Designing Vaccines Based on Co-evolution of Mammals and Microbes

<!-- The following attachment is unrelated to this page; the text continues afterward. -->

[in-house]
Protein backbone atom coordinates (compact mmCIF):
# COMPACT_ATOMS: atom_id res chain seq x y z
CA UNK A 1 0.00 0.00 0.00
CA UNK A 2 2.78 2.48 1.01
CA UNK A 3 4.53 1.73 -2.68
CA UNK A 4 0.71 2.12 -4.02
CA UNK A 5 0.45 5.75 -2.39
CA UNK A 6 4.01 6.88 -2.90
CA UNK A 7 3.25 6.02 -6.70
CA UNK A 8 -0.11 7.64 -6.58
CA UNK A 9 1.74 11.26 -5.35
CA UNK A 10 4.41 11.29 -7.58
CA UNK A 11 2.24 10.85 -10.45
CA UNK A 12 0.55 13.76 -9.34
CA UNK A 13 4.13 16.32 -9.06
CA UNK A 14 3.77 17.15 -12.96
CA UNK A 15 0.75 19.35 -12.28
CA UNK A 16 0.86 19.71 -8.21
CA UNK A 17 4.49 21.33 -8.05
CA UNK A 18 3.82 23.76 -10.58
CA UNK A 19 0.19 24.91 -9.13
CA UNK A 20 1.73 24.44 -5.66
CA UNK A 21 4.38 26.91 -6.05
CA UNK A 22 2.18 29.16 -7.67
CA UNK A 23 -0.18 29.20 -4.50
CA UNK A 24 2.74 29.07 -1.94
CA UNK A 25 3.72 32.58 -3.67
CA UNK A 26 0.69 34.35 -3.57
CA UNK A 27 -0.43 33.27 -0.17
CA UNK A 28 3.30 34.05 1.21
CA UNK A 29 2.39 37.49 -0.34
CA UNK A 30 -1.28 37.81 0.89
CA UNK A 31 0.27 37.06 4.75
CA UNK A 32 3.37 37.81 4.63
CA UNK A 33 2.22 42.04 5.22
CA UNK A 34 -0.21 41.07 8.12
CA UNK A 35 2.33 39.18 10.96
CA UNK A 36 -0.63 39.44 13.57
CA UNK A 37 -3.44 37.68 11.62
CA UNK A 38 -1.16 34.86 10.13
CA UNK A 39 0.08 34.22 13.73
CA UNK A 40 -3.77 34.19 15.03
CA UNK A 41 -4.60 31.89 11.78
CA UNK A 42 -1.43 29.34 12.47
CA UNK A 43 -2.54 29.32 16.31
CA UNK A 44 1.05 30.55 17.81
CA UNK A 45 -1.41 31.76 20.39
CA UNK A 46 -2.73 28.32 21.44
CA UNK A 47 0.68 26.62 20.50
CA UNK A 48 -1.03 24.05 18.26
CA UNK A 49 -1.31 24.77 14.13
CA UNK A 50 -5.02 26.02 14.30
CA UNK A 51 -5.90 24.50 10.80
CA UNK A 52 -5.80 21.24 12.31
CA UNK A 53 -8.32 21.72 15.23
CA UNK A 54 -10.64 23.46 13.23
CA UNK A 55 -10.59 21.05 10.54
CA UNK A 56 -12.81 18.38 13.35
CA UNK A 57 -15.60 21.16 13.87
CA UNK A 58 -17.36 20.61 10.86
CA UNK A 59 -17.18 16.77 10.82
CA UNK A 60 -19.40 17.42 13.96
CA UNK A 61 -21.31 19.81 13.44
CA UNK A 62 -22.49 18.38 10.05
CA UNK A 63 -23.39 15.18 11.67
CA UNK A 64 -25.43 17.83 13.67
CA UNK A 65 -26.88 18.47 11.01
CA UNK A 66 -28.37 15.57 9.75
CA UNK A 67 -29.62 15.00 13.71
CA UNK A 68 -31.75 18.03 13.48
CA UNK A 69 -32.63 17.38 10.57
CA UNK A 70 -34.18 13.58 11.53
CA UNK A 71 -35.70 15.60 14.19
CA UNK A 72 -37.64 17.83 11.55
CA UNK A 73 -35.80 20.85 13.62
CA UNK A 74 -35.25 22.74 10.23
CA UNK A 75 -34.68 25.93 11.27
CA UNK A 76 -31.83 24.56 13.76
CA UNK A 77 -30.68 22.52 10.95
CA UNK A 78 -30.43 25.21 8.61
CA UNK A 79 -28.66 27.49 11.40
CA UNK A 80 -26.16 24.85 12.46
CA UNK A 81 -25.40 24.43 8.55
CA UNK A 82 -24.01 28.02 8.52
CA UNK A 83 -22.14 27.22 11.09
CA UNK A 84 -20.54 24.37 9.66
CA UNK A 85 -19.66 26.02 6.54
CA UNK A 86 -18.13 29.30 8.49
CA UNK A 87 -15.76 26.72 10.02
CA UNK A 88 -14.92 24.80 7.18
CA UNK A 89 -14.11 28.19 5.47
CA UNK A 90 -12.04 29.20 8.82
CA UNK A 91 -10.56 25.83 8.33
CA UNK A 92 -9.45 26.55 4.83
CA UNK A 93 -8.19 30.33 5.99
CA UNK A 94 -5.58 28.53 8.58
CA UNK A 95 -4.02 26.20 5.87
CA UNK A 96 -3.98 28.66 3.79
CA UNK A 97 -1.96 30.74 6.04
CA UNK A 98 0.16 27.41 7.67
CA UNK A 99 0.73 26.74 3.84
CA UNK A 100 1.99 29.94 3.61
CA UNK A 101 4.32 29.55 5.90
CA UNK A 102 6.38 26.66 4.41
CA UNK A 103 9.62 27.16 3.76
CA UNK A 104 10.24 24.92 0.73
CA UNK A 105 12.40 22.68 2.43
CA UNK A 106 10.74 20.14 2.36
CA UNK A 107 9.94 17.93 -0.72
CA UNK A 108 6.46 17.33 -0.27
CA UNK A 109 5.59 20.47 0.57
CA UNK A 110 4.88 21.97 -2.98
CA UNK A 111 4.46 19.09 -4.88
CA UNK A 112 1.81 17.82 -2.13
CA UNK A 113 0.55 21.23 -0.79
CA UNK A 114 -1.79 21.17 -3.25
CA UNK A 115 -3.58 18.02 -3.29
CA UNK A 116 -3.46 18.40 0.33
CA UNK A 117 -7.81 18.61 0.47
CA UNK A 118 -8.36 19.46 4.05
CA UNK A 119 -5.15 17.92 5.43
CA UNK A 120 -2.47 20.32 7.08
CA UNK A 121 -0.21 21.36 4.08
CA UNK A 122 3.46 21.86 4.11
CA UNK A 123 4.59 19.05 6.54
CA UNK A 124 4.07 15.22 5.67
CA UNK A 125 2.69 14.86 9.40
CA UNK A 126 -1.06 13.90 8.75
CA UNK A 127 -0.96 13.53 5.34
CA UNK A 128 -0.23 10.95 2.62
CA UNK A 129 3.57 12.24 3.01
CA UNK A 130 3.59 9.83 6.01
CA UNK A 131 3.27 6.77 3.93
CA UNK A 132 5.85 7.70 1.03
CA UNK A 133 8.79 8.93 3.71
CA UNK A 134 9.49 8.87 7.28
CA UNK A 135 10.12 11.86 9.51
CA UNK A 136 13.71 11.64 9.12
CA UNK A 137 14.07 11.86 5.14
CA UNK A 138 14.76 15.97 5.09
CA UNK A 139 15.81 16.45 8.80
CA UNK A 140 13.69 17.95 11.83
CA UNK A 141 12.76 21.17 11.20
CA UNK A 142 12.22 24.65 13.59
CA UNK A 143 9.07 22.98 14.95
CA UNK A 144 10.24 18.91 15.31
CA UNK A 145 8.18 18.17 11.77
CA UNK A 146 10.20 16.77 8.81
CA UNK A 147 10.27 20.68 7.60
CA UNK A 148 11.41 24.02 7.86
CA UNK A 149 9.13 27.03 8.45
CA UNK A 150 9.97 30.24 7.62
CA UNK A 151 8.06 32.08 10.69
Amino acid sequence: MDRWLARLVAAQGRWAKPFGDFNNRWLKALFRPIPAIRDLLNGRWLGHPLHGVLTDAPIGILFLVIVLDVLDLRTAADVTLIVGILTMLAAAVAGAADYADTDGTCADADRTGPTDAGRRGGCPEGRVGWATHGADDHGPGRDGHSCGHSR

The focus and long-term research goals of the Sonnenberg Laboratory are to interrogate the mechanisms that maintain a state of health in the human gastrointestinal tract. This is a considerable challenge given the enormous surface area of this organ in which a single layer of intestinal epithelial cells segregates an estimated 100 trillion commensal bacteria from a significant portion of our bodies total immune system. While interactions between mammalian hosts and commensal bacteria are normally beneficial, it is becoming increasingly clear the dysregulated interactions can result in chronic inflammation. Further, emerging studies in patient populations indicate that abnormal host immune responses to commensal bacteria are causally-linked to the pathogenesis and progression of numerous chronic infectious, inflammatory and metabolic diseases, including inflammatory bowel disease, HIV/AIDS, viral hepatitis, cardiovascular disease, obesity, diabetes and cancer. Ongoing research in the Sonnenberg Laboratory aims to (1) interrogate the pathways that regulate normally beneficial host interactions with commensal bacteria, (2) determine how these pathways become disrupted in chronic human diseases, and (3) identify novel therapeutic targets to prevent or limit dysregulated host-commensal bacteria relationships in human disease.